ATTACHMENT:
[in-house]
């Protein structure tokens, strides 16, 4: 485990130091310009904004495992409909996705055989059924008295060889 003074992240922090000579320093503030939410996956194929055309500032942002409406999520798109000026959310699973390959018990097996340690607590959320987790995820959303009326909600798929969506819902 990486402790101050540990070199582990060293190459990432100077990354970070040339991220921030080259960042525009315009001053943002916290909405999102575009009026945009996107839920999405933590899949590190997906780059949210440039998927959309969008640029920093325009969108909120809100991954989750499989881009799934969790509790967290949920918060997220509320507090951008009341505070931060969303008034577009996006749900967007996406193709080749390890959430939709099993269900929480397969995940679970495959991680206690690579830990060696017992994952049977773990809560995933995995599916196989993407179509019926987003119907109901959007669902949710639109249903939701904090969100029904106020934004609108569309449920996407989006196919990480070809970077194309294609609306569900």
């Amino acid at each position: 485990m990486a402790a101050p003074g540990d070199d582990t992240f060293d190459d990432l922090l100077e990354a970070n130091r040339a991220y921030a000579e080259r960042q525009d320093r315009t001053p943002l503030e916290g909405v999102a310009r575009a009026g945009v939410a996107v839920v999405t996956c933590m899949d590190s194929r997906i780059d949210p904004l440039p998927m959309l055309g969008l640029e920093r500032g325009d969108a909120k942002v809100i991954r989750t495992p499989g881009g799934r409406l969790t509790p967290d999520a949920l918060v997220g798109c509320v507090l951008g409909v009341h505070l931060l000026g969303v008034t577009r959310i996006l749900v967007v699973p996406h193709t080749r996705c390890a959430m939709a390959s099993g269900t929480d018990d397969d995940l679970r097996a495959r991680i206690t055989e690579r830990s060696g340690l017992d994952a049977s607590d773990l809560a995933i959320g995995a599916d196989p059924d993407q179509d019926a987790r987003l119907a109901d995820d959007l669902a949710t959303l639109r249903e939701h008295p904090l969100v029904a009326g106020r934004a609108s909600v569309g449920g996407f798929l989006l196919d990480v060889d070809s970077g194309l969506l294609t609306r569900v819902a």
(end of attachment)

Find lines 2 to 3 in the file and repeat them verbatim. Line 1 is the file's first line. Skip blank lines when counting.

């Protein structure tokens, strides 16, 4: 485990130091310009904004495992409909996705055989059924008295060889 003074992240922090000579320093503030939410996956194929055309500032942002409406999520798109000026959310699973390959018990097996340690607590959320987790995820959303009326909600798929969506819902 990486402790101050540990070199582990060293190459990432100077990354970070040339991220921030080259960042525009315009001053943002916290909405999102575009009026945009996107839920999405933590899949590190997906780059949210440039998927959309969008640029920093325009969108909120809100991954989750499989881009799934969790509790967290949920918060997220509320507090951008009341505070931060969303008034577009996006749900967007996406193709080749390890959430939709099993269900929480397969995940679970495959991680206690690579830990060696017992994952049977773990809560995933995995599916196989993407179509019926987003119907109901959007669902949710639109249903939701904090969100029904106020934004609108569309449920996407989006196919990480070809970077194309294609609306569900």
């Amino acid at each position: 485990m990486a402790a101050p003074g540990d070199d582990t992240f060293d190459d990432l922090l100077e990354a970070n130091r040339a991220y921030a000579e080259r960042q525009d320093r315009t001053p943002l503030e916290g909405v999102a310009r575009a009026g945009v939410a996107v839920v999405t996956c933590m899949d590190s194929r997906i780059d949210p904004l440039p998927m959309l055309g969008l640029e920093r500032g325009d969108a909120k942002v809100i991954r989750t495992p499989g881009g799934r409406l969790t509790p967290d999520a949920l918060v997220g798109c509320v507090l951008g409909v009341h505070l931060l000026g969303v008034t577009r959310i996006l749900v967007v699973p996406h193709t080749r996705c390890a959430m939709a390959s099993g269900t929480d018990d397969d995940l679970r097996a495959r991680i206690t055989e690579r830990s060696g340690l017992d994952a049977s607590d773990l809560a995933i959320g995995a599916d196989p059924d993407q179509d019926a987790r987003l119907a109901d995820d959007l669902a949710t959303l639109r249903e939701h008295p904090l969100v029904a009326g106020r934004a609108s909600v569309g449920g996407f798929l989006l196919d990480v060889d070809s970077g194309l969506l294609t609306r569900v819902a």